Two players collide at full speed, and yours crumples to the turf. Slowly, he gets up and heads to the sideline. Determined to continue playing, he brushes aside his blurry vision and headache. “Coach, I’m fine,” he insists. Do you let him go back in?
Coaches face dilemmas like this all too often in youth, recreational, and professional sports. They need help making choices that will keep players safe, especially with evidence linking concussions with long-term brain damage.
In early 2012, the Coaching Association of Canada (CAC) got funding from the Public Health Agency of Canada to train coaches on player safety issues affecting youth sports. Despite having never created e-learning before, the CAC produced a mammoth five-sport, dual-language concussion safety and prevention series in Articulate Storyline in less than six months.
“We had incredible connections through our partners Hockey Canada, Parachute, and the Canadian Centre for Ethics in Sport,” says project coordinator Anthony Bhagwandin. “Dr. Emma Stodel, who’d worked with the CAC before, laid out the methodology and content requirements for this huge initiative.”
When their existing e-learning software buckled under the design requirements, developer Michael Hinze steered the team to Storyline and tested the program against the CAC’s requirements. It was an easy sell, Anthony recalls. “We knew we needed a powerful tool, yet didn’t have much time or budget to spare on programming or reworking the design. When we saw what we could do with Storyline in so little time, we knew we had a winner.”
The CAC team quickly fell in love with Storyline’s powerful features and easy learning curve as they created the general module, “Making Head Way in Sport.” In it, learners move seamlessly between mini-assessments and educational material on concussion prevention, identification, and management. Compelling video testimonials feature young athletes who describe their own experience with concussions, and animations, developed by CAC partner Field Day Inc., show the physical impact on the brain during concussion simulations.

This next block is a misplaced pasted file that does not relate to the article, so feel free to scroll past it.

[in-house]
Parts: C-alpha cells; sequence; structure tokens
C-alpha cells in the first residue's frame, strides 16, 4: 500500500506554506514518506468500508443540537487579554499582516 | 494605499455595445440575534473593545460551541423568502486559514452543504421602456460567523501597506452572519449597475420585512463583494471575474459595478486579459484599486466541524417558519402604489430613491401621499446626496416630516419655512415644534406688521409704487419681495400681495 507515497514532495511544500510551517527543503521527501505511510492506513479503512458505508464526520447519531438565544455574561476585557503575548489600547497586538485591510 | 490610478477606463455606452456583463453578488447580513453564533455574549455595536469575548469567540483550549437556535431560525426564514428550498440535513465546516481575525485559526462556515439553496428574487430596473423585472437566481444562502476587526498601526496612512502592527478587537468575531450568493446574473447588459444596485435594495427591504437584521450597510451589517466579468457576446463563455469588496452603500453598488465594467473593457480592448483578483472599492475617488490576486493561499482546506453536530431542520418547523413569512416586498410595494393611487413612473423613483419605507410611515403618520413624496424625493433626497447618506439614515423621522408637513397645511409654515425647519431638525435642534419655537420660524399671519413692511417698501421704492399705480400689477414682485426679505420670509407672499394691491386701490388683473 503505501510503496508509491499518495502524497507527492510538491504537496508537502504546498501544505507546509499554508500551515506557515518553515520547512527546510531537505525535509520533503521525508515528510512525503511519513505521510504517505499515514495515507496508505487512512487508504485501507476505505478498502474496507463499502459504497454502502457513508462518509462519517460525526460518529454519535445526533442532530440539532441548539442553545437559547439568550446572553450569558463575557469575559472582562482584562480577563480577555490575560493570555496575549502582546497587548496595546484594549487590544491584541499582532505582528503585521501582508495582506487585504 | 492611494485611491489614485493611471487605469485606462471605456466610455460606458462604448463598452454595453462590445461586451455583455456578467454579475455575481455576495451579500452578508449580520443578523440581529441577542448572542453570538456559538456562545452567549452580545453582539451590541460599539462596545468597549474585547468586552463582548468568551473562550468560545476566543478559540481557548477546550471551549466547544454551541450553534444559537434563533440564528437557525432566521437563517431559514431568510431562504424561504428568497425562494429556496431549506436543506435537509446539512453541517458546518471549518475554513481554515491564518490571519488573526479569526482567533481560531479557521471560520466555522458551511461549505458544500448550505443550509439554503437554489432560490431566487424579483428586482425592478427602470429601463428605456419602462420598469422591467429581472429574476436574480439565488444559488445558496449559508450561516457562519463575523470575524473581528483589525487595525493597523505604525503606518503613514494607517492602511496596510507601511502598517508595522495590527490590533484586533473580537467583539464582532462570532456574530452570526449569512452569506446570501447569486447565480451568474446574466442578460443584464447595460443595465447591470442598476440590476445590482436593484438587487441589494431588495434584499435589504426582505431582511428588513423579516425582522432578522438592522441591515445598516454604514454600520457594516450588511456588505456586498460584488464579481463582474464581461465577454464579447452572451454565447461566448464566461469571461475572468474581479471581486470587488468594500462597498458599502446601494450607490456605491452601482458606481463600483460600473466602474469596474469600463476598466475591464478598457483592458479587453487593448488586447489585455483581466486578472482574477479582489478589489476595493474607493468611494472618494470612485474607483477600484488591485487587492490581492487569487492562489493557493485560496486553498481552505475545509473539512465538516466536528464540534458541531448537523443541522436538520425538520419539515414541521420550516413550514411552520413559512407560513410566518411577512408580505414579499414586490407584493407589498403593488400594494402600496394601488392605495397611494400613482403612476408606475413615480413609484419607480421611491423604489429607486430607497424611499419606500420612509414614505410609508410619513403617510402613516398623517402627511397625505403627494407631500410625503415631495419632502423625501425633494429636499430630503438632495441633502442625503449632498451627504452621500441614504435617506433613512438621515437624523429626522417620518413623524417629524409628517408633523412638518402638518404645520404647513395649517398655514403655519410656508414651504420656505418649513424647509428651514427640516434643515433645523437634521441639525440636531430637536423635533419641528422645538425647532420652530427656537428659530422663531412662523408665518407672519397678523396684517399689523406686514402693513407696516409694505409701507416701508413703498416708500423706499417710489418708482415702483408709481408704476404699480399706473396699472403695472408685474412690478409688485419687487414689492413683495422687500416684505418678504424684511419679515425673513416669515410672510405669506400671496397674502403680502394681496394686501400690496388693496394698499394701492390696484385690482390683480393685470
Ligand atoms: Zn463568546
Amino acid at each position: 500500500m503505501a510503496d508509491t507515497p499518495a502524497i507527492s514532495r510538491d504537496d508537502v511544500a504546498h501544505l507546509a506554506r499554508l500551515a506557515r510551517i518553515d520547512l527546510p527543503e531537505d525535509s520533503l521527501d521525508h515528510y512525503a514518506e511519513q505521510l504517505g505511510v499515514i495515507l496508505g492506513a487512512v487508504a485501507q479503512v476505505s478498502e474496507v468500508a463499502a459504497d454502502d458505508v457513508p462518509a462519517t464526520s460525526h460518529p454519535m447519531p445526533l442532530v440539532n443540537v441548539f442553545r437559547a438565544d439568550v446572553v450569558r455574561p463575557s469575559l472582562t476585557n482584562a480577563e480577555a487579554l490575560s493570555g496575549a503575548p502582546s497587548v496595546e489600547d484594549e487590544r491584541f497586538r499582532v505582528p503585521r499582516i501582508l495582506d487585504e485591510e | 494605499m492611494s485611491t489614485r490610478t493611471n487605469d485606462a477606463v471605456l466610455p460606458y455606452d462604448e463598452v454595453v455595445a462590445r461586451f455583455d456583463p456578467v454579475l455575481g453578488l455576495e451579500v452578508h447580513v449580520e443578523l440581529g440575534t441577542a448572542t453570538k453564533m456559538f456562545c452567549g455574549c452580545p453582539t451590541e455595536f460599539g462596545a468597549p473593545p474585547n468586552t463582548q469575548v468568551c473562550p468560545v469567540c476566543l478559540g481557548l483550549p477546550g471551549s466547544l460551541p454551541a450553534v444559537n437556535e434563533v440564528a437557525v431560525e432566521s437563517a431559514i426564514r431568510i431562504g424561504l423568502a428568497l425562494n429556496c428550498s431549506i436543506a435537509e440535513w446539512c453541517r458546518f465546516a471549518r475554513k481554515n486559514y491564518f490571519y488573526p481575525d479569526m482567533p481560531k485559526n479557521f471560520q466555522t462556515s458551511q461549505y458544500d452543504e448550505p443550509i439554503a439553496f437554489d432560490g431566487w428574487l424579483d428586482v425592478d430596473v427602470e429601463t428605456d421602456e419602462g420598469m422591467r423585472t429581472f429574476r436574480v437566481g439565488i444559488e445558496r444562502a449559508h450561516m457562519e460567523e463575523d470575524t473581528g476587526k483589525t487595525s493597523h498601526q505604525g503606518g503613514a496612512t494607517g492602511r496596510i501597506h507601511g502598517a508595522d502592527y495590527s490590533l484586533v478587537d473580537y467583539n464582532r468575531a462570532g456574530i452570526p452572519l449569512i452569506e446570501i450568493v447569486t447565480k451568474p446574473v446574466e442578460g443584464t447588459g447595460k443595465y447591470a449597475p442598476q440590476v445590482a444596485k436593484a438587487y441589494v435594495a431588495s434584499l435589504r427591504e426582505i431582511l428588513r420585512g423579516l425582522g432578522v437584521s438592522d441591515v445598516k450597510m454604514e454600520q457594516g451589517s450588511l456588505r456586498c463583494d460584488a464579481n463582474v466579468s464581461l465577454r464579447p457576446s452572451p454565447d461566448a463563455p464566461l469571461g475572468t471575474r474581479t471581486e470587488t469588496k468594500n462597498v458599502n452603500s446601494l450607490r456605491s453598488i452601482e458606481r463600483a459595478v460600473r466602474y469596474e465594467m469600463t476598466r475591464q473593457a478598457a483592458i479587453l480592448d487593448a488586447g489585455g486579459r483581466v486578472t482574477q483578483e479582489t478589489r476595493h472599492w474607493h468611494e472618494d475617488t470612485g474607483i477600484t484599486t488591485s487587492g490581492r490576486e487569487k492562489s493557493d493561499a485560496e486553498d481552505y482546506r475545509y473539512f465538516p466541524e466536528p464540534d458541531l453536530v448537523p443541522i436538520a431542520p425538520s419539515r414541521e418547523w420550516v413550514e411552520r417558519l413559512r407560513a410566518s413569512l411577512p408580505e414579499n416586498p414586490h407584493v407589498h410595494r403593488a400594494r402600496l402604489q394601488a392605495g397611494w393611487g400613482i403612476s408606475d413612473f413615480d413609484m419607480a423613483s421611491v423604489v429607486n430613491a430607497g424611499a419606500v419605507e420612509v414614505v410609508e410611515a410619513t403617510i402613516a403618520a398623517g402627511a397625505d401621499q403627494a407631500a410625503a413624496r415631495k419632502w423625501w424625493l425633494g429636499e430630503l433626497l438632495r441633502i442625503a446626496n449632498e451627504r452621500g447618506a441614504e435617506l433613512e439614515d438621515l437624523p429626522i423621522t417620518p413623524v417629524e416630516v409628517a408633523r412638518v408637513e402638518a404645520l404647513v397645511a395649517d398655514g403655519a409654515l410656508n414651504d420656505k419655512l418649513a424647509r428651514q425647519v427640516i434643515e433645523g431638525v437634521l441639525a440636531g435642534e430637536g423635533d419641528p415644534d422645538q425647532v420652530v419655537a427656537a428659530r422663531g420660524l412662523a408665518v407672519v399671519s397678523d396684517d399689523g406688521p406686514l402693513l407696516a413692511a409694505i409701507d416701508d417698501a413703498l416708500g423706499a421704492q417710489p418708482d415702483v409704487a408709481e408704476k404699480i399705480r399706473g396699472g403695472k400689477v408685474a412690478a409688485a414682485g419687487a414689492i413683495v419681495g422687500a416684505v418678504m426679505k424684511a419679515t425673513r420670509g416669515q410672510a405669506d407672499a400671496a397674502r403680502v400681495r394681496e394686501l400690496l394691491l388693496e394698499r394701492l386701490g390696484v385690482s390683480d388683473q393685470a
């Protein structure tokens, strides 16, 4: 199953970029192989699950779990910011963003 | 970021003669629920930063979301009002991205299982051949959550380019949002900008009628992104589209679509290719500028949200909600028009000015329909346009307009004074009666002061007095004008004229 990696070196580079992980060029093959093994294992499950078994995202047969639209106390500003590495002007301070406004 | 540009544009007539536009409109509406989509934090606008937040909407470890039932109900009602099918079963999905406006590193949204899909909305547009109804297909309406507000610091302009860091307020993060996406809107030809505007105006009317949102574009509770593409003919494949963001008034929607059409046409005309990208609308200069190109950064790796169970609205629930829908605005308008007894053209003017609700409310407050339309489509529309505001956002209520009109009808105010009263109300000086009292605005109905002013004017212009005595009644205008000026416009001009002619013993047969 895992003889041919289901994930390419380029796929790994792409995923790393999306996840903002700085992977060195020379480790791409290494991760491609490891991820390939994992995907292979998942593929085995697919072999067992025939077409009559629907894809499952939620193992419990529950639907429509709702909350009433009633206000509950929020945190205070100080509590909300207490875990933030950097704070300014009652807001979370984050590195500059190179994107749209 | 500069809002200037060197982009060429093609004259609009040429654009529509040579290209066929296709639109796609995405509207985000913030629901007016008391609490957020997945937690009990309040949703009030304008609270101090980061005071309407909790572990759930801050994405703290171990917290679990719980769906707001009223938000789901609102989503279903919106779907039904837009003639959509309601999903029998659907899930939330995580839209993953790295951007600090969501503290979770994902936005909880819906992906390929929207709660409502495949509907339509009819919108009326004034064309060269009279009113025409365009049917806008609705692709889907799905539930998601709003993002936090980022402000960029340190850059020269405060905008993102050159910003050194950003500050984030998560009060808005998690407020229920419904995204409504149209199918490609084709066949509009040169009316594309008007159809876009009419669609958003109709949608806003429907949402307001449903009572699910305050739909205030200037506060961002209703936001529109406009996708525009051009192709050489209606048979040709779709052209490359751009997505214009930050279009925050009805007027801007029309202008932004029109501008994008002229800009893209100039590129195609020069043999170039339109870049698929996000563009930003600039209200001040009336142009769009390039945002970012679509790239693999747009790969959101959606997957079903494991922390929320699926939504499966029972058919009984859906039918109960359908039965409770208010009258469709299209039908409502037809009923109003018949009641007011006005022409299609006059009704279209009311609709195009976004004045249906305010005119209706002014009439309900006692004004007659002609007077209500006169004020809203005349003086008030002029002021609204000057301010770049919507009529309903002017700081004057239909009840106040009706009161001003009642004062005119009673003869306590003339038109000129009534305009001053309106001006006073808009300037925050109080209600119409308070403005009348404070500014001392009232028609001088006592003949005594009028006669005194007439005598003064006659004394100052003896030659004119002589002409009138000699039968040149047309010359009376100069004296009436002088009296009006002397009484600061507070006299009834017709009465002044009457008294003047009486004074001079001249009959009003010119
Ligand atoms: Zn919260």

Drawing on Storyline’s robust features for building interactivity—such as variables, triggers, slide layers, branching, and free-form questions—the course challenges coaches to apply the material to real-life sports scenarios. In fact, coaches must earn a passing score on these exercises: they earn points to successfully complete a section, and those who don’t make the grade can’t advance until they reach a passing score.
“It was a challenge to present this complex information in a way that was clear, succinct, and engaging,” recalls Michael. But with Storyline’s lightbox feature, Michael focuses learners on directions, scenarios, and key resources without cluttering the screen. If they want to explore more, learners can click the “Ask the Doctor” link on Storyline’s player to get more videos, coach resources and tools, and notes about the course.
Thanks to Storyline, the CAC team was able to complete the project before the funding window from the Public Health Agency of Canada expired. “Storyline gave us the functionality we needed to implement the design,” says Michael. Anthony agrees, “We simply could not have done this in the time we had without the powerful tools in Storyline.”
Feedback about the course from coaches and critics across Canada has been overwhelmingly positive. Of the 1,400+ coaches who’ve completed the Articulate Storyline course, a whopping 98.7 percent feel better able to prevent, suspect, and implement safe return-to-play protocols for players with concussions. And the International E-Learning Association’s judging panel recently recognized “Making Head Way in Sport” with an Honorable Mention award.
Cyndie Flett, Vice President of Research and Development at CAC and project manager for the initiative, marvels at the reach of their sports e-learning project: “Coaches play a key role in injury prevention for children and youth. With this Articulate Storyline series, many coaches now have access to the latest and greatest information on brain injuries and prevention.”